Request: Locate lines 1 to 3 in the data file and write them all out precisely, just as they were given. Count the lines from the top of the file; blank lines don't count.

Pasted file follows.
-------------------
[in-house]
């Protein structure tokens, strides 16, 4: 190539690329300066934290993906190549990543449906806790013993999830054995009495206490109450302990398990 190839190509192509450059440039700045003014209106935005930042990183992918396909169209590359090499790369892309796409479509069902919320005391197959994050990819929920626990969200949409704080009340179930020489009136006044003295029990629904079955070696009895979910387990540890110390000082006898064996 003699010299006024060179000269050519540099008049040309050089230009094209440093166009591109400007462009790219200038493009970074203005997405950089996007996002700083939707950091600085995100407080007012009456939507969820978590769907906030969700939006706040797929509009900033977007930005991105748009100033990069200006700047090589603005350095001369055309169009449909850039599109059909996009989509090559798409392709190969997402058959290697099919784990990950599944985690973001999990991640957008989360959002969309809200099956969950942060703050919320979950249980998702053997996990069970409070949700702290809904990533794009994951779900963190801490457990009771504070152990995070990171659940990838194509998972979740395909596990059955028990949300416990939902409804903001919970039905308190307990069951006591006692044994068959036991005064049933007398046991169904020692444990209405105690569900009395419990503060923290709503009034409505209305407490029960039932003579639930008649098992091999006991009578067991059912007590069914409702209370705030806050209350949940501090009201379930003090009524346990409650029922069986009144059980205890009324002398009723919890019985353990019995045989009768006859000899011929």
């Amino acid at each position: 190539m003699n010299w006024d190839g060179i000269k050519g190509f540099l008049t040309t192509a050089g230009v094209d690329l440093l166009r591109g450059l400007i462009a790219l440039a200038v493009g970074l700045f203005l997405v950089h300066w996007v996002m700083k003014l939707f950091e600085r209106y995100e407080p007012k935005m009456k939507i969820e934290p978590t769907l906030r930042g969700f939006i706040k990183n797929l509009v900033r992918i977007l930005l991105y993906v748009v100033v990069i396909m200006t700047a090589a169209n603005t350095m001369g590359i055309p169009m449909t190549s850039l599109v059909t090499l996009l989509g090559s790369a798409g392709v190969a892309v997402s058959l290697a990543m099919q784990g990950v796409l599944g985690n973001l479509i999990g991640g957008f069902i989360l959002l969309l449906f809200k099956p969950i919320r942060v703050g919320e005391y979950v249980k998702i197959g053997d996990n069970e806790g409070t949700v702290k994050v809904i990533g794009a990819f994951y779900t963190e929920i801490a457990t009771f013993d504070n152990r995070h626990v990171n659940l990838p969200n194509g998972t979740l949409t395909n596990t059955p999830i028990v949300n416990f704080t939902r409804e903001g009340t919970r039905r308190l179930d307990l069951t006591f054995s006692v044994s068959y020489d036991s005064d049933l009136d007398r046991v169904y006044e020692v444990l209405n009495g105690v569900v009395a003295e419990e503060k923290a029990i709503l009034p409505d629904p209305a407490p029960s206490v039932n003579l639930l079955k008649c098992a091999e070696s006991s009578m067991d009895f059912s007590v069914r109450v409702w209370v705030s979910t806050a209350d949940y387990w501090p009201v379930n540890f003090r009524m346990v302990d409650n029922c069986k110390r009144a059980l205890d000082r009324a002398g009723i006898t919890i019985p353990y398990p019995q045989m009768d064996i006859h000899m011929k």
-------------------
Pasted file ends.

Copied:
[in-house]
């Protein structure tokens, strides 16, 4: 190539690329300066934290993906190549990543449906806790013993999830054995009495206490109450302990398990 190839190509192509450059440039700045003014209106935005930042990183992918396909169209590359090499790369892309796409479509069902919320005391197959994050990819929920626990969200949409704080009340179930020489009136006044003295029990629904079955070696009895979910387990540890110390000082006898064996 003699010299006024060179000269050519540099008049040309050089230009094209440093166009591109400007462009790219200038493009970074203005997405950089996007996002700083939707950091600085995100407080007012009456939507969820978590769907906030969700939006706040797929509009900033977007930005991105748009100033990069200006700047090589603005350095001369055309169009449909850039599109059909996009989509090559798409392709190969997402058959290697099919784990990950599944985690973001999990991640957008989360959002969309809200099956969950942060703050919320979950249980998702053997996990069970409070949700702290809904990533794009994951779900963190801490457990009771504070152990995070990171659940990838194509998972979740395909596990059955028990949300416990939902409804903001919970039905308190307990069951006591006692044994068959036991005064049933007398046991169904020692444990209405105690569900009395419990503060923290709503009034409505209305407490029960039932003579639930008649098992091999006991009578067991059912007590069914409702209370705030806050209350949940501090009201379930003090009524346990409650029922069986009144059980205890009324002398009723919890019985353990019995045989009768006859000899011929």
């Amino acid at each position: 190539m003699n010299w006024d190839g060179i000269k050519g190509f540099l008049t040309t192509a050089g230009v094209d690329l440093l166009r591109g450059l400007i462009a790219l440039a200038v493009g970074l700045f203005l997405v950089h300066w996007v996002m700083k003014l939707f950091e600085r209106y995100e407080p007012k935005m009456k939507i969820e934290p978590t769907l906030r930042g969700f939006i706040k990183n797929l509009v900033r992918i977007l930005l991105y993906v748009v100033v990069i396909m200006t700047a090589a169209n603005t350095m001369g590359i055309p169009m449909t190549s850039l599109v059909t090499l996009l989509g090559s790369a798409g392709v190969a892309v997402s058959l290697a990543m099919q784990g990950v796409l599944g985690n973001l479509i999990g991640g957008f069902i989360l959002l969309l449906f809200k099956p969950i919320r942060v703050g919320e005391y979950v249980k998702i197959g053997d996990n069970e806790g409070t949700v702290k994050v809904i990533g794009a990819f994951y779900t963190e929920i801490a457990t009771f013993d504070n152990r995070h626990v990171n659940l990838p969200n194509g998972t979740l949409t395909n596990t059955p999830i028990v949300n416990f704080t939902r409804e903001g009340t919970r039905r308190l179930d307990l069951t006591f054995s006692v044994s068959y020489d036991s005064d049933l009136d007398r046991v169904y006044e020692v444990l209405n009495g105690v569900v009395a003295e419990e503060k923290a029990i709503l009034p409505d629904p209305a407490p029960s206490v039932n003579l639930l079955k008649c098992a091999e070696s006991s009578m067991d009895f059912s007590v069914r109450v409702w209370v705030s979910t806050a209350d949940y387990w501090p009201v379930n540890f003090r009524m346990v302990d409650n029922c069986k110390r009144a059980l205890d000082r009324a002398g009723i006898t919890i019985p353990y398990p019995q045989m009768d064996i006859h000899m011929k």